Strickland legal battle with Times newspaper’s foundation goes online

Website sheds complete light on ongoing tussle between Allied’s 78% owner – the Strickland Foundation – and second largest shareholder Robert Hornyold Strickland

Robert Hornyold-Strickland
Robert Hornyold-Strickland

A cache of documents detailing the trials and tribulations of the Strickland family and their ongoing battle with the Strickland Foundation, the largest shareholder in Allied Newspapers, has gone online.

The website Mabelstricklandlegacytherealstory.com includes a comprehensive collection of documents detailing the saga of Mabel Strickland’s heir, Robert Hornyold-Strickland, the second largest shareholder in Allied Newspapers.

Hornyold-Strickland insists his late aunt – daughter of Lord Gerald Strickland – was persuaded to change her will in 1979 by her testamentary executors, the late Prof. Guido de Marco and Prof. Joseph Ganado, while he was living in England.

But now Hornyold-Strickland has been engaged in a court battle with their sons – the Nationalist MP Mario de Marco and Ganado Advocates partner Max Ganado – to release Strickland’s legal files from their possesion, which he says will prove that his aunt had intended him to be the rightful owner of the Foundation’s 78% shareholding in Allied Newspapers.

The Court of Appeal has overturned an earlier decision by the courts on the refusal by the Strickland Foundation, to release the documents, saying that all files passed on to the Foundation must be disclosed to the courts and to the heir.

Hornyold-Strickland wants the 78% majority shareholding returned to the estate, claiming that Mabel Strickland’s key assets were improperly diverted into the control of De Marco and Ganado.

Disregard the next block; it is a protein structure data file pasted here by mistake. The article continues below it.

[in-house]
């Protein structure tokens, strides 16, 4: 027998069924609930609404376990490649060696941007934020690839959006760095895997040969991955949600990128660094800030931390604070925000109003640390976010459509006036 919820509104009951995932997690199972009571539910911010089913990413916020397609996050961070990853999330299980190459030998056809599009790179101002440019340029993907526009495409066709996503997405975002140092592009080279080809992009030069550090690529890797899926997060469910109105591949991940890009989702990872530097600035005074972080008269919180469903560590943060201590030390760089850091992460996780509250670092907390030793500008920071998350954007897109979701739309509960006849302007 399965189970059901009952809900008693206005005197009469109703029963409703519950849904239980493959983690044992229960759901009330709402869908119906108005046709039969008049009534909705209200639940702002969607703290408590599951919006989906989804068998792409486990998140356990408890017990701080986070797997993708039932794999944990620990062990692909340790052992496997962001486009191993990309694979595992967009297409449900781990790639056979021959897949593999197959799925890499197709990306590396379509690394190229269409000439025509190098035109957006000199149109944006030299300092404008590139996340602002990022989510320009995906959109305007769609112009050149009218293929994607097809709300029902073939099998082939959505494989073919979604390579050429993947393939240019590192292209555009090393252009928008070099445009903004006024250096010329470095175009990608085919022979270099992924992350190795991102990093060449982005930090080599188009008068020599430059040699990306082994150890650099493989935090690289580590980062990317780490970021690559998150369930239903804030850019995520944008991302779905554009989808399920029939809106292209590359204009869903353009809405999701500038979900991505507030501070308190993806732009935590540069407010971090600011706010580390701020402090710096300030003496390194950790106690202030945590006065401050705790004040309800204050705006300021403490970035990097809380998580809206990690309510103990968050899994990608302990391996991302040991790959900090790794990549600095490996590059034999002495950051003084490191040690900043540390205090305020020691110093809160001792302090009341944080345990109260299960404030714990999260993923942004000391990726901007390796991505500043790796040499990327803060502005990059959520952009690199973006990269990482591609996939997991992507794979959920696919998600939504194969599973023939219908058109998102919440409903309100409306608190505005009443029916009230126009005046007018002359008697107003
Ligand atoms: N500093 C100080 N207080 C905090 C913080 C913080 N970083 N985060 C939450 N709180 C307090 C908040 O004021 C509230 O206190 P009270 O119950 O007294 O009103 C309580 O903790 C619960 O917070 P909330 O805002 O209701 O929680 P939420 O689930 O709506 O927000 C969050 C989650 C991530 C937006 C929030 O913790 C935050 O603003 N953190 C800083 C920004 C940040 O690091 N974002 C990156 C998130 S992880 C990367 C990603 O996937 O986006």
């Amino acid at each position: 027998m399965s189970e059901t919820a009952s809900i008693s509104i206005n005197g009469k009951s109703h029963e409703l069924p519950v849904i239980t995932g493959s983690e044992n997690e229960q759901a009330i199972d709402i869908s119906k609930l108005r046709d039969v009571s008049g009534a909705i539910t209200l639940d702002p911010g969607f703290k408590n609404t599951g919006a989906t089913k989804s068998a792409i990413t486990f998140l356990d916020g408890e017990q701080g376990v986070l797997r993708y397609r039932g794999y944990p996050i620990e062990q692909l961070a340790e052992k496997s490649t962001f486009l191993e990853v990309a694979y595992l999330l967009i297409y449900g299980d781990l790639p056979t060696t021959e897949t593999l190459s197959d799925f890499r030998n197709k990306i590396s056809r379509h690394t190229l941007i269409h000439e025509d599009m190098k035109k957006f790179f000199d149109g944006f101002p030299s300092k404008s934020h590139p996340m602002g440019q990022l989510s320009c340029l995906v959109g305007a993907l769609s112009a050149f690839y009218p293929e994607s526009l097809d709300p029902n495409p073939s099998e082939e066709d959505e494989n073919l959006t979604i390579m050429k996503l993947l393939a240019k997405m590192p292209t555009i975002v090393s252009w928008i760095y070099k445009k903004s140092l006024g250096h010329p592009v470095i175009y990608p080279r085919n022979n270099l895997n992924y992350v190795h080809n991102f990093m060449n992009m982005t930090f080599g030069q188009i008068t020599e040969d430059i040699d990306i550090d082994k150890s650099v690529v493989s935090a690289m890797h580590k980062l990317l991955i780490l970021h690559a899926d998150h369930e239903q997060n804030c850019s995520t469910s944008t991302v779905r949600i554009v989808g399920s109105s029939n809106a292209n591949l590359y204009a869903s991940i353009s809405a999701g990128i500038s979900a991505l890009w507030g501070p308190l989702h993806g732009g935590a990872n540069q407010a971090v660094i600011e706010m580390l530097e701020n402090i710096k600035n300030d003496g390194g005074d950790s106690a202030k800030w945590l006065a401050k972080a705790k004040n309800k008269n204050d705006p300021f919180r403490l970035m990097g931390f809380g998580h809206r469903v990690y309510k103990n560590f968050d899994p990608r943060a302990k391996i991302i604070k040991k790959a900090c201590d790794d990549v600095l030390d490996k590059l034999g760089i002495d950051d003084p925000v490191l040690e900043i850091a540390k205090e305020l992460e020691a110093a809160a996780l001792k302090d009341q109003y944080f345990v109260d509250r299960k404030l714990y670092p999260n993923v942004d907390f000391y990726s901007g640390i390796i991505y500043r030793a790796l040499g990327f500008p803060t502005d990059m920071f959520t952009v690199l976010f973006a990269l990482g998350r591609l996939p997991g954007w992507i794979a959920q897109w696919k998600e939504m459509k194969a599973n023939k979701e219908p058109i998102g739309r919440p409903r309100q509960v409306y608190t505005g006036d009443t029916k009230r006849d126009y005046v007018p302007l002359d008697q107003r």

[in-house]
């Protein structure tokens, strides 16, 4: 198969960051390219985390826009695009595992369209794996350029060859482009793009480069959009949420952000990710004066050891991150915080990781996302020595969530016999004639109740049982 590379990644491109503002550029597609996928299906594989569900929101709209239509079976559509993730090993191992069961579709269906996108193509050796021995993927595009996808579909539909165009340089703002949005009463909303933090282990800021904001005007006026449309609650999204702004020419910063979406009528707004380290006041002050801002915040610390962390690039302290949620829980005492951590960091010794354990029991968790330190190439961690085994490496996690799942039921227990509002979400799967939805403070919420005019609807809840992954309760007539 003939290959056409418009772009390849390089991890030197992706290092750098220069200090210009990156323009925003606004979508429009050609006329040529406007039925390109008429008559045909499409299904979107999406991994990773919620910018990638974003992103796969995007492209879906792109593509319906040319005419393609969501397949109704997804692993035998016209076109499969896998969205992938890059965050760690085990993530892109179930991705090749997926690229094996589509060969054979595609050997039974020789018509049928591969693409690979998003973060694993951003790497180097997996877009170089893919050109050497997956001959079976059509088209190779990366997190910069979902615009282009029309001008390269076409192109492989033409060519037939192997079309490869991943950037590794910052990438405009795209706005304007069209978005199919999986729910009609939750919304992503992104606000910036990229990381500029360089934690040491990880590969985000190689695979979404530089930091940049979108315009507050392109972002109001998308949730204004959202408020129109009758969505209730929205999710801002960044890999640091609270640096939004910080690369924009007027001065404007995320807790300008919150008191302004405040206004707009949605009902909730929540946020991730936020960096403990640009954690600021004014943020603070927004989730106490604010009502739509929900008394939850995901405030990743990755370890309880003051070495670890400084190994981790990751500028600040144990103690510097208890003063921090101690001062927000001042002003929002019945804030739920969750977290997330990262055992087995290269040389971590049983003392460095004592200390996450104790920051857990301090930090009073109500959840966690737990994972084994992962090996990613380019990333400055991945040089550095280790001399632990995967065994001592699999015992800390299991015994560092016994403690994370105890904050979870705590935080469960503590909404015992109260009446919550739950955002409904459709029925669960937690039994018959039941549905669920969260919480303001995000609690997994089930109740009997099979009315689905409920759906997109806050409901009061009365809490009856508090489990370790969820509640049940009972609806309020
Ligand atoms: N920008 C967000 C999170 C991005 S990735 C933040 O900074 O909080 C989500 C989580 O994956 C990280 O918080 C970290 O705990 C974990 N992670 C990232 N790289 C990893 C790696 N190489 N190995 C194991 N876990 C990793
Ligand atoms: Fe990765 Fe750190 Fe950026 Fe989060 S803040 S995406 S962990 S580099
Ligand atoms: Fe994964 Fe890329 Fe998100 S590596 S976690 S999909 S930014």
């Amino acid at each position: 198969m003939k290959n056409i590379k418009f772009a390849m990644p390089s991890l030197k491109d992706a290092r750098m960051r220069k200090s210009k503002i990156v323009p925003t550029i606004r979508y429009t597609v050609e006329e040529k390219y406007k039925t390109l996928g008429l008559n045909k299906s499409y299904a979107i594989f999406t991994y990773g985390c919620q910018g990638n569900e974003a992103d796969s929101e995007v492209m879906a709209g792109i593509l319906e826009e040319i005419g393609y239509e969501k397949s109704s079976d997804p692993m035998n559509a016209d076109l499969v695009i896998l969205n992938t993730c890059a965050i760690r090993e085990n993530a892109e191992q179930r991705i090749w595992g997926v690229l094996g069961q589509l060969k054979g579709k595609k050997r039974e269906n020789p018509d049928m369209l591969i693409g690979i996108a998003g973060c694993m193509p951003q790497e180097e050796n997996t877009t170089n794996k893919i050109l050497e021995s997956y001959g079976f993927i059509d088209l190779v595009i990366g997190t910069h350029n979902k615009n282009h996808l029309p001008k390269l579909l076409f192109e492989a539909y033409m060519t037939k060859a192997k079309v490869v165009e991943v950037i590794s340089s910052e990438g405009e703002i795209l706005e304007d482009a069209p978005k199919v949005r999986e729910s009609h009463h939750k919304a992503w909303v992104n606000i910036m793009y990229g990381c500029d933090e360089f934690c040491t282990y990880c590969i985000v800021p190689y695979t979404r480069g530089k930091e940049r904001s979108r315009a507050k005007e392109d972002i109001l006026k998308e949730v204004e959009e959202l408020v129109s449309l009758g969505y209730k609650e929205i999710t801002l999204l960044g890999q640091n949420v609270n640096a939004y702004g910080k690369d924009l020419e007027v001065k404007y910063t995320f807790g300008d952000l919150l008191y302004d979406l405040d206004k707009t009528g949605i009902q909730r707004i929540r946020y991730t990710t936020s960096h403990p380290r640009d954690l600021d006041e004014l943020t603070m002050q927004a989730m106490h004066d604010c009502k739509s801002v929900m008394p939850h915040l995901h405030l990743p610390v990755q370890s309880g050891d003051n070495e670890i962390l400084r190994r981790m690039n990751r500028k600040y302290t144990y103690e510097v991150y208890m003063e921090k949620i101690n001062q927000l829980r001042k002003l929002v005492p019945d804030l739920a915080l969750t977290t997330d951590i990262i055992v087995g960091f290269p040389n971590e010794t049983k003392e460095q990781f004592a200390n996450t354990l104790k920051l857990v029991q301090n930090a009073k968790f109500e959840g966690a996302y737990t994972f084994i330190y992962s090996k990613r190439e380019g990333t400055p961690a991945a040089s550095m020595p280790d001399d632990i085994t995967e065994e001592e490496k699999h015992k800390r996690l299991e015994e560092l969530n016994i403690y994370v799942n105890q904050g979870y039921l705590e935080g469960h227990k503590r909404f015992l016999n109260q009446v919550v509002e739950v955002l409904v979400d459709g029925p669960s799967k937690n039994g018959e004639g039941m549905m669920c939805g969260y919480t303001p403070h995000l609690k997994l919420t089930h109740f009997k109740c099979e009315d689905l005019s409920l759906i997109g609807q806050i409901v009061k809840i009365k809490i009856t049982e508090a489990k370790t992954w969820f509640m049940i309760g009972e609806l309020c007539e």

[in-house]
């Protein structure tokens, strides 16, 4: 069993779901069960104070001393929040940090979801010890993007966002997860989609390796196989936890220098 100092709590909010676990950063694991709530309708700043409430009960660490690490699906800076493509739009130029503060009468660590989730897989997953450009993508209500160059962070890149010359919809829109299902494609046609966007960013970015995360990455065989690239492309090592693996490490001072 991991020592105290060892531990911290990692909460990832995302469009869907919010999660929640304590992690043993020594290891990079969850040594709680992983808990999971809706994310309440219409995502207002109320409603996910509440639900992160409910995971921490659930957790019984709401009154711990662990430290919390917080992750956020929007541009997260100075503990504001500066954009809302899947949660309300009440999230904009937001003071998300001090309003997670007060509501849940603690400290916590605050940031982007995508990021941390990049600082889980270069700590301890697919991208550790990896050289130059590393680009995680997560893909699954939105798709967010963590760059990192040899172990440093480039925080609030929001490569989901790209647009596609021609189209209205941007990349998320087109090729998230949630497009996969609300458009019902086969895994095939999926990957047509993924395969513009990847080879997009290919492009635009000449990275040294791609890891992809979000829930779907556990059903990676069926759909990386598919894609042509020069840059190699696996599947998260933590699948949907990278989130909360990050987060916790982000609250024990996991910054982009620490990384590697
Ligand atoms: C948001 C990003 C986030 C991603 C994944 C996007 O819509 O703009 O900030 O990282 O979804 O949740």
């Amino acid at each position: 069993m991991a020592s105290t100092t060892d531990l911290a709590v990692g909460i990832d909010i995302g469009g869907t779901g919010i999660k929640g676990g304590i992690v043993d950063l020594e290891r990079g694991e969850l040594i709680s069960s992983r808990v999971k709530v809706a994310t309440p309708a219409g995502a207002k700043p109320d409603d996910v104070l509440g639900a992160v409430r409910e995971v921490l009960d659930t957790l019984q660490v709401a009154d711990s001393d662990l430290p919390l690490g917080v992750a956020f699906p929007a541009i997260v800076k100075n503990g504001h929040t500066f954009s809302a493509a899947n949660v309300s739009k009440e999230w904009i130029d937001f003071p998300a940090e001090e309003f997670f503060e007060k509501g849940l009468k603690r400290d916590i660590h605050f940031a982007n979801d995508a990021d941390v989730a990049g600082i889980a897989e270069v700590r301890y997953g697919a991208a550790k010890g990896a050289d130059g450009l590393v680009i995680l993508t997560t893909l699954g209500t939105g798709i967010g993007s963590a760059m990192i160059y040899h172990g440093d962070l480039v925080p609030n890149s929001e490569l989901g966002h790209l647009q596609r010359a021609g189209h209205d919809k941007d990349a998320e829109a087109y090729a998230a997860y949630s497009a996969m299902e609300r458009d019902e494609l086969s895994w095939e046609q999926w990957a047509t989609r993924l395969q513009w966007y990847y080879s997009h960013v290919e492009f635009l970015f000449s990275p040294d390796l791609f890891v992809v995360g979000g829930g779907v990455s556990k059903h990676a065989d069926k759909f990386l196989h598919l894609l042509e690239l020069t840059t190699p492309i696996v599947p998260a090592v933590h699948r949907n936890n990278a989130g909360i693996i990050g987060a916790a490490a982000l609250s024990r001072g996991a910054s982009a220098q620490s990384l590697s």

Hornyold-Strickland insists that files relating to an improper transfer in 2010 of the majority shareholding held in Allied Newspapers by the two men, to the Strickland Foundation, are also being withheld. These would include a valid instrument of transfer, and details of dividend payments on those shares since Strickland’s death.

The Foundation has previously argued that the files could not be handed over to the heir because of legal privilege the advocates owed to the deceased client.

But the Court of Appeal ruled that “contrary to a common misconception, the relationship of professional confidentiality is intended not to protect lawyers but to protect their clients only.”

The Court of Appeal said that client privilege could not be invoked in matters of inheritance and that the sole heir effectively stepped into the shoes of Mabel Strickland upon her death – making the heir ‘the client’, and therefore within his rights to request full disclosure of all the family documents withheld by the defendants.

In her will, Strickland also bequeathed her Villa Parisio in Lija to the Foundation and granted Hornyold Strickland “the right of use and habitation of the guests rooms with bathroom and study at Villa Parisio, provided that the enjoyment of such right shall in no way intefere with the work of the foundation.”

But Hornyold Strickland insists that his rights extend to all the rooms in the villa and wants the court to order the Foundation to grant him possession of all these rooms. The Foundation claims the will limits him to “the guests rooms with bathroom and study at Villa Parisio provided that the enjoyment of such right shall in no way intefere with the work of the foundation.”

In addition to this clause, the heirs also say Strickland left an instruction to the Foundation council members that they also had the right to transfer the seat of the Foundation to anywhere else in Malta.

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